As the coronavirus pandemic makes in-person group gatherings impossible, weddings across the globe have been cancelled and postponed. Some couples, however, are sticking to their original dates with virtual ceremonies that guests are invited to attend via video conference. Many of these weddings have been symbolic, with marriage licenses obtained pre-Coronavirus, but now in New York it’s gotten easier to do the deed officially online.
Vogue reported, this weekend, New York governor Andrew Cuomo announced that couples in the state who wish to partake in a virtual wedding will now have the legal capability to do so: “I am issuing an Executive Order allowing New Yorkers to obtain a marriage license remotely and allowing clerks to perform ceremonies via video conference,” he tweeted.
It was also stated that Zoom was specifically mentioned by the governor about the new rule. "There is now no excuse when the question comes up for marriage... You can do it by Zoom. Yes or no," he said on the report of CBS New York.
According to BBC News' latest report, the decision was made after New York state extended its lockdown measures until May 15, 2020. According to the report, more than 13,000 people have been infected by the novel coronavirus in New York alone.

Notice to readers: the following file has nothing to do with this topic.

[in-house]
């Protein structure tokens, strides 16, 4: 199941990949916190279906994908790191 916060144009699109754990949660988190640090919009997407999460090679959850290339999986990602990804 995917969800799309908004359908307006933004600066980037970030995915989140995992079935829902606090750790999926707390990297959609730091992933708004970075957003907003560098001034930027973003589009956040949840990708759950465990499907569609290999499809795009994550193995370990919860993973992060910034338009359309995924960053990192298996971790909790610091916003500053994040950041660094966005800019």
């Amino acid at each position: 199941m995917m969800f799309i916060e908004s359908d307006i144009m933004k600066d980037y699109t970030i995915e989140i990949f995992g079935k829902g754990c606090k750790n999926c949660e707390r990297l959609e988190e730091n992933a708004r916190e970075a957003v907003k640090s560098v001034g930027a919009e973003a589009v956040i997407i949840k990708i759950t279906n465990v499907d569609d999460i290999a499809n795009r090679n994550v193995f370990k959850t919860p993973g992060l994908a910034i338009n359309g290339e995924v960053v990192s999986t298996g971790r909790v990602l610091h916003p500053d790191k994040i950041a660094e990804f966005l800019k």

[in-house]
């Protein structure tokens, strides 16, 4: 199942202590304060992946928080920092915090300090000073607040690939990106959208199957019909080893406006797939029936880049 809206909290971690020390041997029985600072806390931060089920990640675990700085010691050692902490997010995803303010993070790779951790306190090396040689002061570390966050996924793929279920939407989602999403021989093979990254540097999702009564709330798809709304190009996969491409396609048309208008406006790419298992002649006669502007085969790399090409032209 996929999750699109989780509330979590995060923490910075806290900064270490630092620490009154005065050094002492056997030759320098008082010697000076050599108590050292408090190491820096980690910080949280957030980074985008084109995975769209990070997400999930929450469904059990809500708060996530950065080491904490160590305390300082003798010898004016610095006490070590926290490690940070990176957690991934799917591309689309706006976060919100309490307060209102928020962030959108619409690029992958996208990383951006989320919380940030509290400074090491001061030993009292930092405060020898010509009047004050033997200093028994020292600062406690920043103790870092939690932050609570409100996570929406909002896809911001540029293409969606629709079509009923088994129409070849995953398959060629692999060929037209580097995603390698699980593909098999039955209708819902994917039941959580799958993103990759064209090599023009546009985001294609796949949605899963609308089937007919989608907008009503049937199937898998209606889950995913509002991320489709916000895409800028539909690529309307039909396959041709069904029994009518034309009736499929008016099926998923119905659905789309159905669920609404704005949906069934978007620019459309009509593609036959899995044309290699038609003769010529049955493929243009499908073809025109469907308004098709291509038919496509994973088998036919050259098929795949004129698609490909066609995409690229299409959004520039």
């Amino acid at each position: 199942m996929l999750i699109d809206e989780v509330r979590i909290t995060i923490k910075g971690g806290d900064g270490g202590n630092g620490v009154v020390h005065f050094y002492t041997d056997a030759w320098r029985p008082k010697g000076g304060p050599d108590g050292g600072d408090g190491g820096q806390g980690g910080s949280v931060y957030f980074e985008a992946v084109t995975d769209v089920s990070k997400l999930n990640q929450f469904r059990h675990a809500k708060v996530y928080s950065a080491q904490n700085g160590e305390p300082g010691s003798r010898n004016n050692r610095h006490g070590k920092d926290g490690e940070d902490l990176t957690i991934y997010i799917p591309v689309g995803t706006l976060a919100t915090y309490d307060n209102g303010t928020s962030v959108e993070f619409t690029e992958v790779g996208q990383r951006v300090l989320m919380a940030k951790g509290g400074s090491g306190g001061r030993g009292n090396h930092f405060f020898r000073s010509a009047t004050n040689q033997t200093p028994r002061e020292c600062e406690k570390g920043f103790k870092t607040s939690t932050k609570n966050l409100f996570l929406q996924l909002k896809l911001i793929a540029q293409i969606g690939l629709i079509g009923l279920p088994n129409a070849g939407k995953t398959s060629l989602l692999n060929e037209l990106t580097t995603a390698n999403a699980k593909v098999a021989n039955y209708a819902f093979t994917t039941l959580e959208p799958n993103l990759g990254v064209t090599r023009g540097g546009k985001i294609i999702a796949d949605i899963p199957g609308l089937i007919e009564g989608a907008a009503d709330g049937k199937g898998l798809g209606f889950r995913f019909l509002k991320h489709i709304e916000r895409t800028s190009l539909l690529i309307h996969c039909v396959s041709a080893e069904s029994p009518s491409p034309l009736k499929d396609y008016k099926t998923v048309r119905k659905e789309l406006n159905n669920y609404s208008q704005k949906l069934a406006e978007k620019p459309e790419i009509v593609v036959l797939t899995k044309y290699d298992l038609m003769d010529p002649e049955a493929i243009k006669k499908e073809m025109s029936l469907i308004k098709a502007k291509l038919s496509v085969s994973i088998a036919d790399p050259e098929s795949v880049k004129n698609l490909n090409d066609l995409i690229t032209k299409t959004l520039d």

Some people have already gotten married through Zoom and turned to online celebrations to mark their special day. However, the wedding ceremonies will not be legally bound unless the weddings have been arranged in advance allow both venues and officiants to be available despite the lockdown.
As one of the first wave of brides to trial this new way of saying “I do,” Turkheimer confirms it’s just as meaningful. “We keep joking that after having spent so much time, effort, and money on a traditional wedding, this felt just as special as how I imagine a traditional wedding would have felt,” she says. “[It] allowed us to focus on what really matters!”